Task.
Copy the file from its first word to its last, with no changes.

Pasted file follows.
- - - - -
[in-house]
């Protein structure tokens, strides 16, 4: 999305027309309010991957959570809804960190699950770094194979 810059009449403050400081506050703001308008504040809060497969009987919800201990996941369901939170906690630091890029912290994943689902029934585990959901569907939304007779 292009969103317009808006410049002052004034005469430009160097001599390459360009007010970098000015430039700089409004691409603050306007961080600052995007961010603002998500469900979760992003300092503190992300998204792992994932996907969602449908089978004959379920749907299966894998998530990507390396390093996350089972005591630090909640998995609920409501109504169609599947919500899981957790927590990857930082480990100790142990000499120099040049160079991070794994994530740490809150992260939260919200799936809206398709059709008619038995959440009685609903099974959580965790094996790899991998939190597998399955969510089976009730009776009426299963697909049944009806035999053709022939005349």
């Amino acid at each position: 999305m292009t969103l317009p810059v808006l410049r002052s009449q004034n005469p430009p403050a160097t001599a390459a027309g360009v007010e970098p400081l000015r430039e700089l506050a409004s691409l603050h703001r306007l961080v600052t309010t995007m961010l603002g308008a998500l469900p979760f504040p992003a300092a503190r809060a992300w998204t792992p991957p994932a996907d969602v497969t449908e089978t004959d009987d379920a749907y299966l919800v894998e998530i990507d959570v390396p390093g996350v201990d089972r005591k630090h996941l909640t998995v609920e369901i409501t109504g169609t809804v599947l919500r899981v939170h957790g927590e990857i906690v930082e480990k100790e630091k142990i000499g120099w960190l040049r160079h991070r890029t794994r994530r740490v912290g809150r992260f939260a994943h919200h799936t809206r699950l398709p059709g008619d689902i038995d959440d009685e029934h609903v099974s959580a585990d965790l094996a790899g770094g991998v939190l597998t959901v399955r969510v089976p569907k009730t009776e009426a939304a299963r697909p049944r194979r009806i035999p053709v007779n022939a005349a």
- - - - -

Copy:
[in-house]
């Protein structure tokens, strides 16, 4: 999305027309309010991957959570809804960190699950770094194979 810059009449403050400081506050703001308008504040809060497969009987919800201990996941369901939170906690630091890029912290994943689902029934585990959901569907939304007779 292009969103317009808006410049002052004034005469430009160097001599390459360009007010970098000015430039700089409004691409603050306007961080600052995007961010603002998500469900979760992003300092503190992300998204792992994932996907969602449908089978004959379920749907299966894998998530990507390396390093996350089972005591630090909640998995609920409501109504169609599947919500899981957790927590990857930082480990100790142990000499120099040049160079991070794994994530740490809150992260939260919200799936809206398709059709008619038995959440009685609903099974959580965790094996790899991998939190597998399955969510089976009730009776009426299963697909049944009806035999053709022939005349």
């Amino acid at each position: 999305m292009t969103l317009p810059v808006l410049r002052s009449q004034n005469p430009p403050a160097t001599a390459a027309g360009v007010e970098p400081l000015r430039e700089l506050a409004s691409l603050h703001r306007l961080v600052t309010t995007m961010l603002g308008a998500l469900p979760f504040p992003a300092a503190r809060a992300w998204t792992p991957p994932a996907d969602v497969t449908e089978t004959d009987d379920a749907y299966l919800v894998e998530i990507d959570v390396p390093g996350v201990d089972r005591k630090h996941l909640t998995v609920e369901i409501t109504g169609t809804v599947l919500r899981v939170h957790g927590e990857i906690v930082e480990k100790e630091k142990i000499g120099w960190l040049r160079h991070r890029t794994r994530r740490v912290g809150r992260f939260a994943h919200h799936t809206r699950l398709p059709g008619d689902i038995d959440d009685e029934h609903v099974s959580a585990d965790l094996a790899g770094g991998v939190l597998t959901v399955r969510v089976p569907k009730t009776e009426a939304a299963r697909p049944r194979r009806i035999p053709v007779n022939a005349a």